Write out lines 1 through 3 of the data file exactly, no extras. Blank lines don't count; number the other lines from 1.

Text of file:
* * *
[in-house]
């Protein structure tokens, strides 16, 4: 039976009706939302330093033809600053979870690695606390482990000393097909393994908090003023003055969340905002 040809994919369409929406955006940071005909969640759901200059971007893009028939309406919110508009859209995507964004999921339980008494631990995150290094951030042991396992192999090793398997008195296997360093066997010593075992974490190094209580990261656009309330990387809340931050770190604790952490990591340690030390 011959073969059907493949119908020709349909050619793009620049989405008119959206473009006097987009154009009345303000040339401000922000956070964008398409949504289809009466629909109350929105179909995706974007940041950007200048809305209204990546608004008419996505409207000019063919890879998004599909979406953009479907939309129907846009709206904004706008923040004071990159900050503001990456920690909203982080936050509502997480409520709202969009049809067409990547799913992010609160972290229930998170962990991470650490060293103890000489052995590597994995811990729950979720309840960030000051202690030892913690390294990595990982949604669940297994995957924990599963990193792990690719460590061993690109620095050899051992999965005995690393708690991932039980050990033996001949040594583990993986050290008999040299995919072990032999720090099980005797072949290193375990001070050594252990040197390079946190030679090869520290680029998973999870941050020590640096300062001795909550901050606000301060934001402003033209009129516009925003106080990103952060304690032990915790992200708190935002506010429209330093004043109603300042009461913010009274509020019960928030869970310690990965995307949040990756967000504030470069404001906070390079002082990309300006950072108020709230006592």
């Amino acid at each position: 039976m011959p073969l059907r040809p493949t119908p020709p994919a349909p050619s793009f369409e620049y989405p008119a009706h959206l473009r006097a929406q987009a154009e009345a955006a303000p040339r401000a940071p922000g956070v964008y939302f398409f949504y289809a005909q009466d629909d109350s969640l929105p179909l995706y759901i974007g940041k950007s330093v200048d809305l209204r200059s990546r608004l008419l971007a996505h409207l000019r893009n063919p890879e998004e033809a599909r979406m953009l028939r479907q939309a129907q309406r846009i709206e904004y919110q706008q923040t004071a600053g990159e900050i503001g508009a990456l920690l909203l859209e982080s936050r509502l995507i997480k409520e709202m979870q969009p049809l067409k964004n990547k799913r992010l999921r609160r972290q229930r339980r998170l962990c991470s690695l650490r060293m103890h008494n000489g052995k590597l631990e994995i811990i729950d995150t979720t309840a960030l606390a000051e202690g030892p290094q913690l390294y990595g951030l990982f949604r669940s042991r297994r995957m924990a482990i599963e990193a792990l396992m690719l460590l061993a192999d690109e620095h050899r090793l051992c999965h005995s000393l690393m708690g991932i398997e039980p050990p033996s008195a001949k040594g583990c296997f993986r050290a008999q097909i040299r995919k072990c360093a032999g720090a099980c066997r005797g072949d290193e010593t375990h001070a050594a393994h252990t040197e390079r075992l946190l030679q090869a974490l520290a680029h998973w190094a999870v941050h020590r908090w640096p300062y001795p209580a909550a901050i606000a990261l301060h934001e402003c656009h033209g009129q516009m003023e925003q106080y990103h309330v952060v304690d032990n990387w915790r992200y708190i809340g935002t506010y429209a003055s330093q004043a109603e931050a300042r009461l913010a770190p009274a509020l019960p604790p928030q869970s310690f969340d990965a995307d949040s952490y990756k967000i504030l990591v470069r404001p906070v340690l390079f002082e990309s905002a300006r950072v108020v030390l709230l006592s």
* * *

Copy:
[in-house]
């Protein structure tokens, strides 16, 4: 039976009706939302330093033809600053979870690695606390482990000393097909393994908090003023003055969340905002 040809994919369409929406955006940071005909969640759901200059971007893009028939309406919110508009859209995507964004999921339980008494631990995150290094951030042991396992192999090793398997008195296997360093066997010593075992974490190094209580990261656009309330990387809340931050770190604790952490990591340690030390 011959073969059907493949119908020709349909050619793009620049989405008119959206473009006097987009154009009345303000040339401000922000956070964008398409949504289809009466629909109350929105179909995706974007940041950007200048809305209204990546608004008419996505409207000019063919890879998004599909979406953009479907939309129907846009709206904004706008923040004071990159900050503001990456920690909203982080936050509502997480409520709202969009049809067409990547799913992010609160972290229930998170962990991470650490060293103890000489052995590597994995811990729950979720309840960030000051202690030892913690390294990595990982949604669940297994995957924990599963990193792990690719460590061993690109620095050899051992999965005995690393708690991932039980050990033996001949040594583990993986050290008999040299995919072990032999720090099980005797072949290193375990001070050594252990040197390079946190030679090869520290680029998973999870941050020590640096300062001795909550901050606000301060934001402003033209009129516009925003106080990103952060304690032990915790992200708190935002506010429209330093004043109603300042009461913010009274509020019960928030869970310690990965995307949040990756967000504030470069404001906070390079002082990309300006950072108020709230006592």
């Amino acid at each position: 039976m011959p073969l059907r040809p493949t119908p020709p994919a349909p050619s793009f369409e620049y989405p008119a009706h959206l473009r006097a929406q987009a154009e009345a955006a303000p040339r401000a940071p922000g956070v964008y939302f398409f949504y289809a005909q009466d629909d109350s969640l929105p179909l995706y759901i974007g940041k950007s330093v200048d809305l209204r200059s990546r608004l008419l971007a996505h409207l000019r893009n063919p890879e998004e033809a599909r979406m953009l028939r479907q939309a129907q309406r846009i709206e904004y919110q706008q923040t004071a600053g990159e900050i503001g508009a990456l920690l909203l859209e982080s936050r509502l995507i997480k409520e709202m979870q969009p049809l067409k964004n990547k799913r992010l999921r609160r972290q229930r339980r998170l962990c991470s690695l650490r060293m103890h008494n000489g052995k590597l631990e994995i811990i729950d995150t979720t309840a960030l606390a000051e202690g030892p290094q913690l390294y990595g951030l990982f949604r669940s042991r297994r995957m924990a482990i599963e990193a792990l396992m690719l460590l061993a192999d690109e620095h050899r090793l051992c999965h005995s000393l690393m708690g991932i398997e039980p050990p033996s008195a001949k040594g583990c296997f993986r050290a008999q097909i040299r995919k072990c360093a032999g720090a099980c066997r005797g072949d290193e010593t375990h001070a050594a393994h252990t040197e390079r075992l946190l030679q090869a974490l520290a680029h998973w190094a999870v941050h020590r908090w640096p300062y001795p209580a909550a901050i606000a990261l301060h934001e402003c656009h033209g009129q516009m003023e925003q106080y990103h309330v952060v304690d032990n990387w915790r992200y708190i809340g935002t506010y429209a003055s330093q004043a109603e931050a300042r009461l913010a770190p009274a509020l019960p604790p928030q869970s310690f969340d990965a995307d949040s952490y990756k967000i504030l990591v470069r404001p906070v340690l390079f002082e990309s905002a300006r950072v108020v030390l709230l006592s």